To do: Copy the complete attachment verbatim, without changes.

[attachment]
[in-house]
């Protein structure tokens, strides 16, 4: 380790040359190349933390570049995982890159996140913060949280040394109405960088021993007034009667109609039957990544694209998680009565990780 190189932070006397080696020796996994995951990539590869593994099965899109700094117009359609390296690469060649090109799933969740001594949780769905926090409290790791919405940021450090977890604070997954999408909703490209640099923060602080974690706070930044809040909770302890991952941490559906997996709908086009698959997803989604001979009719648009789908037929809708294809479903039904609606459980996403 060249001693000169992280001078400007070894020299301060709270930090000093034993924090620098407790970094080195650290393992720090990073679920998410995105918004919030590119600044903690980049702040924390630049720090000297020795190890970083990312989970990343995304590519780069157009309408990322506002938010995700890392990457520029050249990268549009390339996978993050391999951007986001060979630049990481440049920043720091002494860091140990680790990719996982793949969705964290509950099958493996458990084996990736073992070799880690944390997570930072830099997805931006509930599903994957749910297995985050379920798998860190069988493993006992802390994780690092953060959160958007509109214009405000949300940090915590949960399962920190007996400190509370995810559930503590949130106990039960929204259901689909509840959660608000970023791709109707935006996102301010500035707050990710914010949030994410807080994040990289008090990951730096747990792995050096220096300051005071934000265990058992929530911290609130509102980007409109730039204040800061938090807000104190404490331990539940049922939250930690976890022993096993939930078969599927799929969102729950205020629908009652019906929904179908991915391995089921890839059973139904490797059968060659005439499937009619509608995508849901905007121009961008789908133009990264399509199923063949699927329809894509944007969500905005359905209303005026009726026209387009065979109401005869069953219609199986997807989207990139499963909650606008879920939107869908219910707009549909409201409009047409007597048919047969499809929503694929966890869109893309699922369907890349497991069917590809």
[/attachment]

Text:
[in-house]
């Protein structure tokens, strides 16, 4: 380790040359190349933390570049995982890159996140913060949280040394109405960088021993007034009667109609039957990544694209998680009565990780 190189932070006397080696020796996994995951990539590869593994099965899109700094117009359609390296690469060649090109799933969740001594949780769905926090409290790791919405940021450090977890604070997954999408909703490209640099923060602080974690706070930044809040909770302890991952941490559906997996709908086009698959997803989604001979009719648009789908037929809708294809479903039904609606459980996403 060249001693000169992280001078400007070894020299301060709270930090000093034993924090620098407790970094080195650290393992720090990073679920998410995105918004919030590119600044903690980049702040924390630049720090000297020795190890970083990312989970990343995304590519780069157009309408990322506002938010995700890392990457520029050249990268549009390339996978993050391999951007986001060979630049990481440049920043720091002494860091140990680790990719996982793949969705964290509950099958493996458990084996990736073992070799880690944390997570930072830099997805931006509930599903994957749910297995985050379920798998860190069988493993006992802390994780690092953060959160958007509109214009405000949300940090915590949960399962920190007996400190509370995810559930503590949130106990039960929204259901689909509840959660608000970023791709109707935006996102301010500035707050990710914010949030994410807080994040990289008090990951730096747990792995050096220096300051005071934000265990058992929530911290609130509102980007409109730039204040800061938090807000104190404490331990539940049922939250930690976890022993096993939930078969599927799929969102729950205020629908009652019906929904179908991915391995089921890839059973139904490797059968060659005439499937009619509608995508849901905007121009961008789908133009990264399509199923063949699927329809894509944007969500905005359905209303005026009726026209387009065979109401005869069953219609199986997807989207990139499963909650606008879920939107869908219910707009549909409201409009047409007597048919047969499809929503694929966890869109893309699922369907890349497991069917590809």